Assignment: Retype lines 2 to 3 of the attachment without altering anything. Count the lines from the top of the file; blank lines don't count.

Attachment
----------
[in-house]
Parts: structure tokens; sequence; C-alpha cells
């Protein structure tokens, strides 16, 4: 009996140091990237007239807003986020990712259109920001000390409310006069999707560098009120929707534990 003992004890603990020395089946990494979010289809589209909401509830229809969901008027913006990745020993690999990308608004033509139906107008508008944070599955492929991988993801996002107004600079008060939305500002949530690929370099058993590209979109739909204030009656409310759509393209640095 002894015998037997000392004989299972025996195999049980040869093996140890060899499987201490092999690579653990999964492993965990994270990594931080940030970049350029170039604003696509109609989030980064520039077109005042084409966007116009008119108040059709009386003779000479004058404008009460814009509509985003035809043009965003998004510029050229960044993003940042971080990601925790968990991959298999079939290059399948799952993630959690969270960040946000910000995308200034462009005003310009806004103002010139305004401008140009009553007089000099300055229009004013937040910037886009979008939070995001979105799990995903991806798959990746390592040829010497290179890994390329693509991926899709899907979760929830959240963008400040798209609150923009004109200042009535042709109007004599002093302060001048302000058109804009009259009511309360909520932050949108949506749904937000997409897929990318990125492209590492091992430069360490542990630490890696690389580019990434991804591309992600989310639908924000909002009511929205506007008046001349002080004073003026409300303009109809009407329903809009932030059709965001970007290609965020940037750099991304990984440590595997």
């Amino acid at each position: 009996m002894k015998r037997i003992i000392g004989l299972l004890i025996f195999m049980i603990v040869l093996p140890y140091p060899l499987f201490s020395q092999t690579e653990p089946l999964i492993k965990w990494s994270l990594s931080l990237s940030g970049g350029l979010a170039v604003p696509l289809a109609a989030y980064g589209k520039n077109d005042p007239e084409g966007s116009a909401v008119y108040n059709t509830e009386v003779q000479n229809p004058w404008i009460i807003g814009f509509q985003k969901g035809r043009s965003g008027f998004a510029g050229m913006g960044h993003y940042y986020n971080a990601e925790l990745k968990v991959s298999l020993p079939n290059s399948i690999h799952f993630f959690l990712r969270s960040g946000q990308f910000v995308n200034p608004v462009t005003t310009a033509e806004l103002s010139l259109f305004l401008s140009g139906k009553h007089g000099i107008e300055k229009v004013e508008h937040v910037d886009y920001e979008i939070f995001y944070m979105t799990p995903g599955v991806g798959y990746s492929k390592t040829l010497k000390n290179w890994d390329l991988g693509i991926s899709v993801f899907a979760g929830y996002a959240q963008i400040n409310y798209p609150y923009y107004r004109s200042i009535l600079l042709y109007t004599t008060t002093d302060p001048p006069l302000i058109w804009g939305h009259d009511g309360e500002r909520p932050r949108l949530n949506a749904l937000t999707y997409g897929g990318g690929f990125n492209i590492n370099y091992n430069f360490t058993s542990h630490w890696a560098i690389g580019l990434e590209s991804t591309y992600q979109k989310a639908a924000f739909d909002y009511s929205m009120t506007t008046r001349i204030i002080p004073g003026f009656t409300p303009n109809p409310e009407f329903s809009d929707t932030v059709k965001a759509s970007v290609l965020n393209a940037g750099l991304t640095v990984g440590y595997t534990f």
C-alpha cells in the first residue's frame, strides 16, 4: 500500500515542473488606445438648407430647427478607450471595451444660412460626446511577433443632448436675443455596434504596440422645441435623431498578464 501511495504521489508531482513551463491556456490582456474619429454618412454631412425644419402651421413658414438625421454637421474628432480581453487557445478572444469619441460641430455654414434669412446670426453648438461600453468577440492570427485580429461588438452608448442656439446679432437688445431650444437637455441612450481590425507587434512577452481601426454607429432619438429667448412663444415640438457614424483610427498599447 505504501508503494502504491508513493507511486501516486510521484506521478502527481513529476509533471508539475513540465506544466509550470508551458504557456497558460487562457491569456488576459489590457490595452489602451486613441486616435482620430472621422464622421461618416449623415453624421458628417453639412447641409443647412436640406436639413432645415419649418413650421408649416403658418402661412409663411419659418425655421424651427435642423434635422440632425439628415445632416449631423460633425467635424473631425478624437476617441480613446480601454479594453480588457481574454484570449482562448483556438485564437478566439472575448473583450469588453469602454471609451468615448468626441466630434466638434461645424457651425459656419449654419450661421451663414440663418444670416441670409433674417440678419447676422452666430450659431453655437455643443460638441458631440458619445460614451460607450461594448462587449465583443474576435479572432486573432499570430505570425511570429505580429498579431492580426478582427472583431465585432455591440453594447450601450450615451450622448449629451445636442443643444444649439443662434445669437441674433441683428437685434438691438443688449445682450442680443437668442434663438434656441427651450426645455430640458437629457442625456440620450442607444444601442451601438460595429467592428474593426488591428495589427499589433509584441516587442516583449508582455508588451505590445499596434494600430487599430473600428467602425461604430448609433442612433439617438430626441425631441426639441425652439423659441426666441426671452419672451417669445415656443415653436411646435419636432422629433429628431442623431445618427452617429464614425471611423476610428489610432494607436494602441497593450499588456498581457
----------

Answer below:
Parts: structure tokens; sequence; C-alpha cells
């Protein structure tokens, strides 16, 4: 009996140091990237007239807003986020990712259109920001000390409310006069999707560098009120929707534990 003992004890603990020395089946990494979010289809589209909401509830229809969901008027913006990745020993690999990308608004033509139906107008508008944070599955492929991988993801996002107004600079008060939305500002949530690929370099058993590209979109739909204030009656409310759509393209640095 002894015998037997000392004989299972025996195999049980040869093996140890060899499987201490092999690579653990999964492993965990994270990594931080940030970049350029170039604003696509109609989030980064520039077109005042084409966007116009008119108040059709009386003779000479004058404008009460814009509509985003035809043009965003998004510029050229960044993003940042971080990601925790968990991959298999079939290059399948799952993630959690969270960040946000910000995308200034462009005003310009806004103002010139305004401008140009009553007089000099300055229009004013937040910037886009979008939070995001979105799990995903991806798959990746390592040829010497290179890994390329693509991926899709899907979760929830959240963008400040798209609150923009004109200042009535042709109007004599002093302060001048302000058109804009009259009511309360909520932050949108949506749904937000997409897929990318990125492209590492091992430069360490542990630490890696690389580019990434991804591309992600989310639908924000909002009511929205506007008046001349002080004073003026409300303009109809009407329903809009932030059709965001970007290609965020940037750099991304990984440590595997």